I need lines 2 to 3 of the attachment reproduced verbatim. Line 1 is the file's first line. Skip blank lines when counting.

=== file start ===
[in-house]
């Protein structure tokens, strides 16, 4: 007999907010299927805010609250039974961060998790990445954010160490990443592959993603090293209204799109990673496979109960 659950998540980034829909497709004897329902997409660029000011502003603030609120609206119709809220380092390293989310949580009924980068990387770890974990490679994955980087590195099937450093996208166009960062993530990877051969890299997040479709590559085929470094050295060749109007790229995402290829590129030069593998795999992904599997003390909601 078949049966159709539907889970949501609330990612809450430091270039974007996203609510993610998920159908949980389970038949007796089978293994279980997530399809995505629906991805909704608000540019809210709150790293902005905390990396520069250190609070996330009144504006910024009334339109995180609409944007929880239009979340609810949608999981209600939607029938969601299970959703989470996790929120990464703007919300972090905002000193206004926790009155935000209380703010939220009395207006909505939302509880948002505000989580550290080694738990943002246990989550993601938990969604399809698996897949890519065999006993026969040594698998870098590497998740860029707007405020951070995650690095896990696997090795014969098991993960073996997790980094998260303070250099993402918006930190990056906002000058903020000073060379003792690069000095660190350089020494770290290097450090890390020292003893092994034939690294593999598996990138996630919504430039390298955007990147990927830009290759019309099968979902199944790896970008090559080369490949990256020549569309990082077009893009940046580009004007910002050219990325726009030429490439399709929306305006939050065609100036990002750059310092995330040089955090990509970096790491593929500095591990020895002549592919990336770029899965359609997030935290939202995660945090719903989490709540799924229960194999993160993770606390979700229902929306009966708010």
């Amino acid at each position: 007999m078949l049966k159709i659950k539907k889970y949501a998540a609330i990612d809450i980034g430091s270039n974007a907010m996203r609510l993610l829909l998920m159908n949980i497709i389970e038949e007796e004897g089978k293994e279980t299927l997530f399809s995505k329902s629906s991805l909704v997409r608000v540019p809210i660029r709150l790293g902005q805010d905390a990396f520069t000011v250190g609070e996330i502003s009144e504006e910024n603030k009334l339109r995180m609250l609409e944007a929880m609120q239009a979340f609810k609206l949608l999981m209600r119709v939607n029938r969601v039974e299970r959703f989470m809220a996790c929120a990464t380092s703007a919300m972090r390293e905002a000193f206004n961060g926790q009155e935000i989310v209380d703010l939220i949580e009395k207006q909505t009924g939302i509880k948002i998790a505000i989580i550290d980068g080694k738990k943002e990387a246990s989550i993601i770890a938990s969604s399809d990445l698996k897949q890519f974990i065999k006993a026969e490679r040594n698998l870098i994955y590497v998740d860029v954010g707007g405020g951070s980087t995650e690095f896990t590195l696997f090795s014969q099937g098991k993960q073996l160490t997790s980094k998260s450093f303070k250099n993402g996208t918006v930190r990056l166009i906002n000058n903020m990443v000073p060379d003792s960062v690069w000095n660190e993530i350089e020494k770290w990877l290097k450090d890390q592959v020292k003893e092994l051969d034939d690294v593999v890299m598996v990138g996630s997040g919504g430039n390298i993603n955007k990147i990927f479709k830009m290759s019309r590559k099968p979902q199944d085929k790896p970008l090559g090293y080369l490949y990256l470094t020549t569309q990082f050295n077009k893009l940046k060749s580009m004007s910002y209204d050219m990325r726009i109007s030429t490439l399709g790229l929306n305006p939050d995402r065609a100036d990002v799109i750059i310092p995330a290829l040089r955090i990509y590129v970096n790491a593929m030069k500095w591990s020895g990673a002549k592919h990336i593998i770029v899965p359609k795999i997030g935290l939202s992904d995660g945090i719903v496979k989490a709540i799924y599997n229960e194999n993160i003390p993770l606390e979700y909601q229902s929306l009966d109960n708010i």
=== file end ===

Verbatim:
């Protein structure tokens, strides 16, 4: 007999907010299927805010609250039974961060998790990445954010160490990443592959993603090293209204799109990673496979109960 659950998540980034829909497709004897329902997409660029000011502003603030609120609206119709809220380092390293989310949580009924980068990387770890974990490679994955980087590195099937450093996208166009960062993530990877051969890299997040479709590559085929470094050295060749109007790229995402290829590129030069593998795999992904599997003390909601 078949049966159709539907889970949501609330990612809450430091270039974007996203609510993610998920159908949980389970038949007796089978293994279980997530399809995505629906991805909704608000540019809210709150790293902005905390990396520069250190609070996330009144504006910024009334339109995180609409944007929880239009979340609810949608999981209600939607029938969601299970959703989470996790929120990464703007919300972090905002000193206004926790009155935000209380703010939220009395207006909505939302509880948002505000989580550290080694738990943002246990989550993601938990969604399809698996897949890519065999006993026969040594698998870098590497998740860029707007405020951070995650690095896990696997090795014969098991993960073996997790980094998260303070250099993402918006930190990056906002000058903020000073060379003792690069000095660190350089020494770290290097450090890390020292003893092994034939690294593999598996990138996630919504430039390298955007990147990927830009290759019309099968979902199944790896970008090559080369490949990256020549569309990082077009893009940046580009004007910002050219990325726009030429490439399709929306305006939050065609100036990002750059310092995330040089955090990509970096790491593929500095591990020895002549592919990336770029899965359609997030935290939202995660945090719903989490709540799924229960194999993160993770606390979700229902929306009966708010």
């Amino acid at each position: 007999m078949l049966k159709i659950k539907k889970y949501a998540a609330i990612d809450i980034g430091s270039n974007a907010m996203r609510l993610l829909l998920m159908n949980i497709i389970e038949e007796e004897g089978k293994e279980t299927l997530f399809s995505k329902s629906s991805l909704v997409r608000v540019p809210i660029r709150l790293g902005q805010d905390a990396f520069t000011v250190g609070e996330i502003s009144e504006e910024n603030k009334l339109r995180m609250l609409e944007a929880m609120q239009a979340f609810k609206l949608l999981m209600r119709v939607n029938r969601v039974e299970r959703f989470m809220a996790c929120a990464t380092s703007a919300m972090r390293e905002a000193f206004n961060g926790q009155e935000i989310v209380d703010l939220i949580e009395k207006q909505t009924g939302i509880k948002i998790a505000i989580i550290d980068g080694k738990k943002e990387a246990s989550i993601i770890a938990s969604s399809d990445l698996k897949q890519f974990i065999k006993a026969e490679r040594n698998l870098i994955y590497v998740d860029v954010g707007g405020g951070s980087t995650e690095f896990t590195l696997f090795s014969q099937g098991k993960q073996l160490t997790s980094k998260s450093f303070k250099n993402g996208t918006v930190r990056l166009i906002n000058n903020m990443v000073p060379d003792s960062v690069w000095n660190e993530i350089e020494k770290w990877l290097k450090d890390q592959v020292k003893e092994l051969d034939d690294v593999v890299m598996v990138g996630s997040g919504g430039n390298i993603n955007k990147i990927f479709k830009m290759s019309r590559k099968p979902q199944d085929k790896p970008l090559g090293y080369l490949y990256l470094t020549t569309q990082f050295n077009k893009l940046k060749s580009m004007s910002y209204d050219m990325r726009i109007s030429t490439l399709g790229l929306n305006p939050d995402r065609a100036d990002v799109i750059i310092p995330a290829l040089r955090i990509y590129v970096n790491a593929m030069k500095w591990s020895g990673a002549k592919h990336i593998i770029v899965p359609k795999i997030g935290l939202s992904d995660g945090i719903v496979k989490a709540i799924y599997n229960e194999n993160i003390p993770l606390e979700y909601q229902s929306l009966d109960n708010i």